Thursday, December 6

Mad Max Road Warrior Review

I watched on: Blu-Ray
The price I paid: £19.99 (Mad Max Anthology Boxset)
Notes: N/A

Since the events of the first film things have fallen even further into decay. The world turns dark as the power plants shut down and civilization crumbles. Towns and cities become too dangerous to live in as people quickly turn on each other for what remains of the fuel and food. This is before the nuclear bombs are dropped so plants and food still grow. Mankind has been reduced to the toughest and meanest as survival of the fittest kills off anyone too weak to survive in this new world. The MFP from the first Mad Max has been disbanded with most of its members being killed or going rogue.

Max himself is now a broken man, living on the scraps of the old world. Acting as a scavenger he picks at the wreckages along the roadside taking what supplies he needs from the dead. He is a hardened man, slow to trust and quick to kill. This is a stereotype that’s been abused in the years following the release of this film. Unlike most characters that fit into this battered cold manly archetype Max does have emotions. He is also allowed to show them, in fact, it’s a key part of who he is as a character. As much as he wants to distance himself from people to avoid the pain of losing more loved ones he does care. You can see this during multiple moments throughout Mad Max 2. When he first meets the feral kid you can tell that at least a little he cares about this stray child. This is the small but vital difference between Max and most characterless action heroes. Although he doesn’t want to admit it to himself it’s obvious that Max does care. He is just afraid of going through the same heartbreak as he did in the last film.

Then you have the supporting cast and they are just as important to this film as Max himself is. In fact, none of this film is even from Max’s perceptive. The story of the Road Warrior is told by the Feral Kid as an adult to his tribe years after the events happen. Max himself has become a legend within the Wasteland and all films after the first are campfire stories told about this great warrior. If there is a main character in this series then I’d argue it’s as much the world itself as much as it is Max. This is a place of cruelty and it’s reflected in the people that exist within it. While the members of Papagallo’s tribe that Max allies himself with are framed as the good guys they are not angles. They hoard the near endless amounts of oil they pump from the ground, refusing to trade or share. Most of them also want to kill Max when they first make contact due to a lack of trust. Then you have the fact that this story is being told by the feral kid who is obviously going to be biased.  That’s not to say that Lord Humungus’ gang of bikers are any better. They are most certainly a vile and horrible group of people.

Once again if you find violence and sexual abuse to be upsetting then I’d avoid this film. It’s made rather clear that in an attempt to strike fear into Papagallo’s tribe they torture and rape any members they get their hands on. The cruelty and violence in this new world are never shied away from and it can make for some uncomfortable moments. While some films and TV shows overuse this sort of ferocity Mad Max never does. You tend to see the aftermath more than you see the acts themselves. I find this is a good middle ground between being unpleasant to watch and ignoring the extreme acts of violence that people are capable of. This is a nasty world and it would make little sense to not include the acts of abuse that would take place in such a world. At the same time, I’m glad we never have to watch it on screen.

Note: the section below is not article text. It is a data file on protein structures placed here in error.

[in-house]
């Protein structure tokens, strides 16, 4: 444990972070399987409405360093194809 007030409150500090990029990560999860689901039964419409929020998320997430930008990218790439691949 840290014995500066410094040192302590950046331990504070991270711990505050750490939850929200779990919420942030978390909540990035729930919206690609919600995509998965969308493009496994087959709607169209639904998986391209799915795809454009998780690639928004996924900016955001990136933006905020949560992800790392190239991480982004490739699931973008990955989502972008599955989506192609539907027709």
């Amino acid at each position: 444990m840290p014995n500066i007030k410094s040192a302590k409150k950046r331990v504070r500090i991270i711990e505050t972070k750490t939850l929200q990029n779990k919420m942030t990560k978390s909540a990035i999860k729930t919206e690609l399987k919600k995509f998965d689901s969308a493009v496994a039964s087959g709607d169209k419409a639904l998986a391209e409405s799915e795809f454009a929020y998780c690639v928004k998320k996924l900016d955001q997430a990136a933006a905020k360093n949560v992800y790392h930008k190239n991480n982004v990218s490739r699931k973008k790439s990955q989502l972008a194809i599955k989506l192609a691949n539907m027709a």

All of this and I’ve yet to talk about the thing that Mad Max 2 does best. The action. This film is bonkers in terms of its chase scenes. Even to this day, it blows my mind that no digital effects were used considering the chaos you see on screen. The first film only had 2 real action scenes and although they were amazing they’re nothing on this. Cars are trashed, blown up, flipped and more in the many battles between both Papagallo and Humungous’ groups. We even get a bit of aerial combat with the gyro captain and his gyrocopter. You will be hard-pressed to find a film with action and carnage this enjoyable.

Similar to the first film there are a few problems with representation. A lot of the more violent evil people are queer coded wearing revealing tight leather with parts cut out. Most of what they wear could only really be described as fetish gear. Sadly it was common at this time to demonise the LGBT community and this is one example of that. Men also vastly outnumber the women, which was also common around the 80’s. To put all of this in a more simple term this is a film that is aimed at and mostly stars white cisgender heterosexual men. This doesn’t stop me enjoying the film because it’s still one of my all-time favourites. It is worth mentioning these issues as they do exist and ignoring them would simply doom us to repeat them.

Can you tell I think this is a timeless classic? Because I do. If you have somehow not seen Mad Max 2 then you simply need to watch it. So much of popular culture has been influenced by this masterpiece and it’s no wonder why. From Fallout to Resident Evil Extinction the impact of the Road Warrior is obvious. I can say with utmost confidence that it’s as great today as it always has been.

Recommendation Rating: 8 out of 10.

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